Wookiee Hut Cuisine presents:
L. S. Ayres Tearoom
Indianapolis State Museum, White River State Park, Indianapolis, IN
Review by Diana, SuSu, MaceVindaloo, RuntEkwesh, Wraith6, Rosie

Back in the day, people would look forward to lunch at department store tearooms. Originally created to keep shoppers from leaving the store, they became institutions throughout the midwest. The"lunch and breakfast crowd" were typically businessmen who worked downtown. They usually had the same lunch or breakfast every day, knew the names of the waitresses, and dressed in suits and fedoras. The afternoon crowd were predominantly women and children, who would stop for a tea or snack after school or in the midst of shopping. It was the place where children learned manners and women could show off their "high fashion" purchases. It was said that the men might know the waitresses, and the women would know the events: Wednesdays might be a store-sponsored fashion show, or demonstrations of new products; Thursdays might feature an "exotic" new food that the midwestern hausfraus would go all a-titter to try.

In the 1990s, departments stores all over the country realized they couldn't compete with malls and mega discount stores; also, fashions were more affected by television than they were by the models walking around a tearoom with the snazziest outfit for the season. So like other home-grown department stores throughout the USA closed. But someone had the foresight to request that the tearoom of the Indianapolis-based L. S. Ayres store be commemorated. The Indiana State Museum is concerned with presenting and preserving aspects of Indiana history, and many of the quaint displays are cute in their hum-drum-ness. But the L.S. Ayres Tearoom is an example of an inspired success.

The room is constructed and decorated in a style that reminded some of us of rooms built in the Victorian epoch, but simplified and gentrified for American standards. It oozed gentility, actually. Nothing edgy about it, and almost austere in its simplicity. Everything about the original tearoom was reproduced here: the parquet flooring, the flower-strewn carpet, the modified winslow-esque chairs, roomy square tables which would be connected in a line to accommodate larger groups, to the view outside the window — the building across the street from the original tearoom is illustrate and lit behind the glass windows to simulate the afternoon sunlight. (In reality, the kitchen is located directly behind that mural. But you might believe you're actually in the department store of yore for a brief moment!)

Groups come here — many are older people who remember this place with great nostalgia, having "gone out" for the first time in this place — and others are family groups who hope to instill some of the "old-fashioned" values in their children. The waitstaff is very patient and personable. They are friendly and helpful, asking your preferences and steering you away from items you probably won't like. The menu does preserve some iconic tearoom dishes. L.S. Ayres Tearoom was known for its chicken velvet soup — a cream soup with no vegetables visible and chopped whitemeat chicken. Surprisingly, it's not as heavy as you might imagine, and tasty without being too salty like many canned cream soups are. You can get a cup or a bowl, or have soup with half a sandwich.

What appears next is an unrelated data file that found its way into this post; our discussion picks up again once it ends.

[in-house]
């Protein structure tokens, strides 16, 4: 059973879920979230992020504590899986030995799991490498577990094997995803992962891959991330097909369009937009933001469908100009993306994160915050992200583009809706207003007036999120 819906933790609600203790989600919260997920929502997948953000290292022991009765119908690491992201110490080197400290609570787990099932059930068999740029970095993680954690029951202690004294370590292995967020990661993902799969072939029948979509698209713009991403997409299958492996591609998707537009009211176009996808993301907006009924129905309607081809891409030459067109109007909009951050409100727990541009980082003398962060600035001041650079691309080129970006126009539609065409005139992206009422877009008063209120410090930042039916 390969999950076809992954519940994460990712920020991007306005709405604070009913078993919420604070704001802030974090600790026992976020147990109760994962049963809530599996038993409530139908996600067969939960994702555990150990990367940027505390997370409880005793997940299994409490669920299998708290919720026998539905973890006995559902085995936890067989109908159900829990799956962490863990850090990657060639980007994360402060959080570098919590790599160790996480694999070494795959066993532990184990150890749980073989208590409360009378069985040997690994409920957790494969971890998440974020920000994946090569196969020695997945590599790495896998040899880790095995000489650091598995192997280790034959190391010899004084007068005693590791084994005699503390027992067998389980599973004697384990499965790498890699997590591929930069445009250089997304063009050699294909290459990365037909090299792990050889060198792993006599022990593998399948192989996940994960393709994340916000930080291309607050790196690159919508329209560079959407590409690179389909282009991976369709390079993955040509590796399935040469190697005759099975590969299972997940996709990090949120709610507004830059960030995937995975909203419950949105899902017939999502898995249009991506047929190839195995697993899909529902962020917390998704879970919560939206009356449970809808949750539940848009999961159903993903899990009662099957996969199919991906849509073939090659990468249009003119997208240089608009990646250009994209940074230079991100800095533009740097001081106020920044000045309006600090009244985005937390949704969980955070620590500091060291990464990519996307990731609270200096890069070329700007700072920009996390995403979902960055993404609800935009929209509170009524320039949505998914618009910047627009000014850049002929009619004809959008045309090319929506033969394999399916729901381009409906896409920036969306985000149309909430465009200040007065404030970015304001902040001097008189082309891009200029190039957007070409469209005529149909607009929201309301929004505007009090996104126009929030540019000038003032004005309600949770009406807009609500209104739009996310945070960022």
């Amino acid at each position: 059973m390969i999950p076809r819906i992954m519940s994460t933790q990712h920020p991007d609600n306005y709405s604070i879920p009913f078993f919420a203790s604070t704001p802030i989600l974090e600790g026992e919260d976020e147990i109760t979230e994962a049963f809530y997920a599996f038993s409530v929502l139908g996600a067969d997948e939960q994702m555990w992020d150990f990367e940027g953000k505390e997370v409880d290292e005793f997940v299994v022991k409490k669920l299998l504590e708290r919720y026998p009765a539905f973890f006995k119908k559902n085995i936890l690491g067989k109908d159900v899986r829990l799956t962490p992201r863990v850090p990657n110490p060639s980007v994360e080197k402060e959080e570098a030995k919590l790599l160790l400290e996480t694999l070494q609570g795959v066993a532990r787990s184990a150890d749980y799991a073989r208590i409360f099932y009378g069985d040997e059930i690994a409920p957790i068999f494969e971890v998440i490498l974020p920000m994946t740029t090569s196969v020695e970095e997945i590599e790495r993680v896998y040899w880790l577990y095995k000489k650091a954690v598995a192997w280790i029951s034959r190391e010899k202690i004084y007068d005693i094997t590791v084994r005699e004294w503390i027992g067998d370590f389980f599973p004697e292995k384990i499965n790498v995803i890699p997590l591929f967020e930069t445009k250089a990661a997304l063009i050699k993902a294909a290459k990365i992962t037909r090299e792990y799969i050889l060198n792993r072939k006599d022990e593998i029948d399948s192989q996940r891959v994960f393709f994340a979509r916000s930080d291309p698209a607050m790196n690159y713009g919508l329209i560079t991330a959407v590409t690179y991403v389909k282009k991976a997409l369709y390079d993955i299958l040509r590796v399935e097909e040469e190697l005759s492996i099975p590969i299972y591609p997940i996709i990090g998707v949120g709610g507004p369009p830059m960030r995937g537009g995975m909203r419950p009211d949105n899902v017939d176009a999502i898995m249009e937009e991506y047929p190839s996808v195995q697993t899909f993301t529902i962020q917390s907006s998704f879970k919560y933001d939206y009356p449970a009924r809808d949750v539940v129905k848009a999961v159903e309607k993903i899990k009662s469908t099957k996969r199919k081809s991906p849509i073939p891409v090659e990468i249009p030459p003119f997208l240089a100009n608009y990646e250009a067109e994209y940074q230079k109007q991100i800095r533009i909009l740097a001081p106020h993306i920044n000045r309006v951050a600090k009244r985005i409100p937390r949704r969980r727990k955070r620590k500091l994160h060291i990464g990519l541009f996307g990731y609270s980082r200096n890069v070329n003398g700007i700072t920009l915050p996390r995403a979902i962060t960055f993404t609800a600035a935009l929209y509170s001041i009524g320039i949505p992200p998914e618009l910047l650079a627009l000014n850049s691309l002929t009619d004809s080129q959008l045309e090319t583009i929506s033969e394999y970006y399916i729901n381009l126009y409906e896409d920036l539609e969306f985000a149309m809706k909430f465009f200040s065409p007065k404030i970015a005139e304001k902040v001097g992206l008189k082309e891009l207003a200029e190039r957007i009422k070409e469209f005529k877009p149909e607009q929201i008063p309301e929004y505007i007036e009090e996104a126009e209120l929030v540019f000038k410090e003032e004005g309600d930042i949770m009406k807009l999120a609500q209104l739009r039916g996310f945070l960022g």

The tearoom is only open for lunch, since that is the tradition of such places. The menu features lighter fare like quiche or salads, but also dinner-like comfort foods for which the midwest was known. This includes a hamloaf with mustard cream gravy; chicken pot pie, which uses the same base as the chicken velvet soup; chicken salad served in a hollowed-out half a pineapple (ooh, so exotic!); cobb salad; tuscan salad which seemed not at all Italian, with raspberry vinaigrette which actually tasted like raspberries; pan-cooked fish fillet served with a large blob of mashed potatoes and "mixed vegetables" which was a mix of very expertly cooked string beans, squash, carrots, cauliflower. For dessert, there are the cakes and pies associated with America: banana creme, chocolate cake, apple pie à la mode, and something called a pecan ball: vanilla ice cream rolled in chopped sugared pecans and dolloped with hot fudge. Apparently, a "persian ball" replaces the pecans with pistachios.

America was a simpler, more ignorant nation, and many people liked it that way, at least in their dreams. The L.S. Ayres Tearoom does its part to preserve that sort of nostalgia, for better or for worse. At least the food is cooked nicely and the waiters really do look after you. There are not real surprises, other than this piece of Americana has been so closely protected and reproduced in the belly of a museum!

Admission to the museum is not required for entry to the L.S. Ayres Tearoom, but a reservation is recommended. Seating is limited to 65, and it doesn't take many groups before the place is full. They are open only from 11am to 2:30PM, and it fills up fast. We got there at 11am, managed to wrangle a small table, then watched as the place filled up with church and community groups. One group came dressed in purple, wearing red hats; the only person in that group without a red hat was a redhead! Also, we noticed that if you have a member of the family with special needs, this is an ideal place to come to dine out. As we said, the waitstaff are patient, knowledgeable, and kind in that homey old-fashioned way.

The store's North Pole and kiddie train ride was just down the hall from the original tea room during the holiday season. We don't know if those are preserved, but there is a "VILP under 10" dipbox, where good kids who behaved during their meal could take a lucky dip into a box full of wrapped gifts. That's still there, and we wonder if we can get a 10 year old to come with us to see what the gifts are??

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